As wedding photographers, we’ve sat through a lot of wedding toasts. Most beautiful, but some terrible! Toasts are meant to be a heartfelt and memorable moment during the reception, where friends and family come together to raise their glasses in celebration of love and unity. Whether you’re the best man, maid of honor, a close friend, or a family member, delivering a wedding toast can be both an honor and a nerve-wracking experience. To ensure that your toast is a shining moment and not a cringe-worthy memory, we’ve compiled a list of dos and don’ts to guide you in crafting a beautiful and memorable wedding toast.
Wedding Toast Dos
Keep it Concise
A good wedding toast is concise and to the point. Aim for a toast that lasts around two to five minutes, as anything longer may lose the attention of the audience and the couple. Nothing is worse than a speech that rambles on. Even if it’s heartfelt, people’s attention will begin to wane.
Personalize Your Message
Share anecdotes and stories that are personal and meaningful to the couple. Highlight their love story, special moments, or qualities that make them unique as a couple. If you’re only close to one of the people, it’s okay to skew it more in one direction; just make sure you bring it back around to the couple.
Practice Makes Perfect
Practice your toast beforehand to ensure you deliver it with confidence and clarity. Rehearsing will also help you identify any potential stumbling points or awkward phrasing. You don’t have to memorize it, but the more you know your toast, the smoother it will go. Try practicing in front of a mirror as well!
Be Positive and Heartfelt
Wedding toasts are meant to celebrate love and happiness, so keep the tone positive and heartfelt. Express your well wishes and genuine affection for the couple. Toasts aren’t the time for anything negative. If you have a few jokes that you’re not sure about, we suggest running them by the bride and groom ahead of time to see what they think.
Raise Your Glass
Toasts are called that for a reason! Once you’re done speaking, end it by raising your glass to the happy couple. Invite everyone to join in the celebration with a cheerful “cheers to the happy couple” or another appropriate ending.
Acknowledge Both Partners
It’s not uncommon for the toast-giver to be closer to one person in the couple. It’s totally okay to focus on the person you’re closer to, especially if you’re the maid of honor, best man, or parents, just make sure to acknowledge or include the other partner at some point as well. After all, it’s a celebration of their love together.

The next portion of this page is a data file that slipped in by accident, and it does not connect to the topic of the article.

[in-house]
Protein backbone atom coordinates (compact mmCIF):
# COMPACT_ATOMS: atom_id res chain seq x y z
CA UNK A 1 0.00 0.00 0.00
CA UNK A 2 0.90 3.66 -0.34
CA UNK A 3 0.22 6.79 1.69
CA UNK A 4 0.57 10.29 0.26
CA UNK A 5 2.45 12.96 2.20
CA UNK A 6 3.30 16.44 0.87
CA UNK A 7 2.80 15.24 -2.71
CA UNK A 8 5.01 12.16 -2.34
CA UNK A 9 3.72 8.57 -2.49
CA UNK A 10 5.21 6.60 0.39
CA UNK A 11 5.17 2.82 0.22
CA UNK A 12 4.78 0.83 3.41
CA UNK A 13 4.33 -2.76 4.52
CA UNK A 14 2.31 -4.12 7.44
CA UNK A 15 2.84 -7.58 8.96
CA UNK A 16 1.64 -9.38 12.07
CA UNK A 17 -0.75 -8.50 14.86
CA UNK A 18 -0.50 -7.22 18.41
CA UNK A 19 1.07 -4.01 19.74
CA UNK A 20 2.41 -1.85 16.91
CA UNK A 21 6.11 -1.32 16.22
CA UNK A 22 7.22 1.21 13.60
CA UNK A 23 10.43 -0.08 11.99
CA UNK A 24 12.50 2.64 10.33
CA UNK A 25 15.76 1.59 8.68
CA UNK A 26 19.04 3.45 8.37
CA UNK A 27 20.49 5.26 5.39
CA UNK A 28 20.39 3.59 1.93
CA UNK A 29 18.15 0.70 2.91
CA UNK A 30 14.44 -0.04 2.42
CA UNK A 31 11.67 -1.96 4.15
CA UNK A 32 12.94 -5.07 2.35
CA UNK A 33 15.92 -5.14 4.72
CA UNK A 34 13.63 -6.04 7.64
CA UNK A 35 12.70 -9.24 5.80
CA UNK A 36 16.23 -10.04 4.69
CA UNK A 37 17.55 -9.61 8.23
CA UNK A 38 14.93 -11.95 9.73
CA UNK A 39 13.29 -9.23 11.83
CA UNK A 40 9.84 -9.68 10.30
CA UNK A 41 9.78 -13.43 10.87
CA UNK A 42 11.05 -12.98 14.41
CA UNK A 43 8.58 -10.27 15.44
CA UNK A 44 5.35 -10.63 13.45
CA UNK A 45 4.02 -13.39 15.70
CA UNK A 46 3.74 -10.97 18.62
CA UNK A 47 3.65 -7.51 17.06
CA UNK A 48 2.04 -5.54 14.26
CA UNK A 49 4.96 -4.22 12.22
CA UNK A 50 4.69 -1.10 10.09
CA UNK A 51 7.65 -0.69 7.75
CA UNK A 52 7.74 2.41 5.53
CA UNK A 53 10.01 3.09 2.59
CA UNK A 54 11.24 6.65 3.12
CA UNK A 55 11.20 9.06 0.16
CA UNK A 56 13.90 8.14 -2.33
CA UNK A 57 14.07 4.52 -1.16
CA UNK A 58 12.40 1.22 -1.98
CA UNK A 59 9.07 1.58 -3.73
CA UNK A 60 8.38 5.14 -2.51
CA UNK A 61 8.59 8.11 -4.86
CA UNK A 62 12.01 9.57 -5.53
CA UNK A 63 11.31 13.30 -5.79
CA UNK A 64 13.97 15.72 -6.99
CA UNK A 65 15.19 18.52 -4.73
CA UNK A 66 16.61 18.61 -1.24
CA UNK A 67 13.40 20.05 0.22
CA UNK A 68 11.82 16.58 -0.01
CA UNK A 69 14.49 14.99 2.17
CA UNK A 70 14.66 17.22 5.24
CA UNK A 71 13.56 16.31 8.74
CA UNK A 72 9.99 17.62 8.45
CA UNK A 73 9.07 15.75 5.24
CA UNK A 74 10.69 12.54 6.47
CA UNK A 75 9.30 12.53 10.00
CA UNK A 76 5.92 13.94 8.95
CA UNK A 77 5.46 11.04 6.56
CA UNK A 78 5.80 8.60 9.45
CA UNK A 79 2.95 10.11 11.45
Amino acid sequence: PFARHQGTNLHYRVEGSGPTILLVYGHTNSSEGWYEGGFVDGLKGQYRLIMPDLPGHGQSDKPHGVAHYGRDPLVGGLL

Wedding Toast Don’ts
Don’t Make It About Yourself
Avoid turning the toast into a platform to talk about yourself. It’s fine to share a funny story that you’re a part of, but remember that the day isn’t about you. Keep the focus on them and their love story.
Avoid Inside Jokes
While some humor is welcome, inside jokes that only a select few understand can alienate other guests and make them feel left out. Remember, inside jokes are only funny to those that are included in them, and even when you try to explain them, they often lose their humor.
Steer Clear of Inappropriate Humor
Every couple has their own sense of humor, and if you’ve been selected to give a toast, chances are you know them pretty well. Not every joke is appropriate at a wedding, though, and while the bride and groom may find something funny, their elderly grandparents or bosses may not. Refrain from using off-color jokes, embarrassing stories, or anything that could make the couple or the guests uncomfortable.
Don’t Overindulge in Alcohol Before Toasting
Nothing is harder to watch than an overly intoxicated person giving a toast at a wedding.
While a drink or two can calm nerves, too much alcohol can lead to slurred speech and an inappropriate or rambling toast. Keep your composure and remain respectful.
Skip Giving Too Much Information
A wedding toast is not the time to discuss personal or sensitive matters that may not be suitable for a public setting. Avoid controversial topics like politics, religion, divorce, or private matters.
Writing a last-minute toast can lead to a rushed and unprepared speech. Give yourself ample time to craft a thoughtful and meaningful message. We recommend writing it at least a week ahead of time. This gives you time to perfect and practice it. The couple may even want to read it ahead of time, so this gives them ample opportunity.
Are you looking for a photographer for your Toronto wedding? Contact AGI Studio today! Our team of talented wedding videographers and photographers would love to capture every moment of your special day, from the vows to the toasts. Cheers!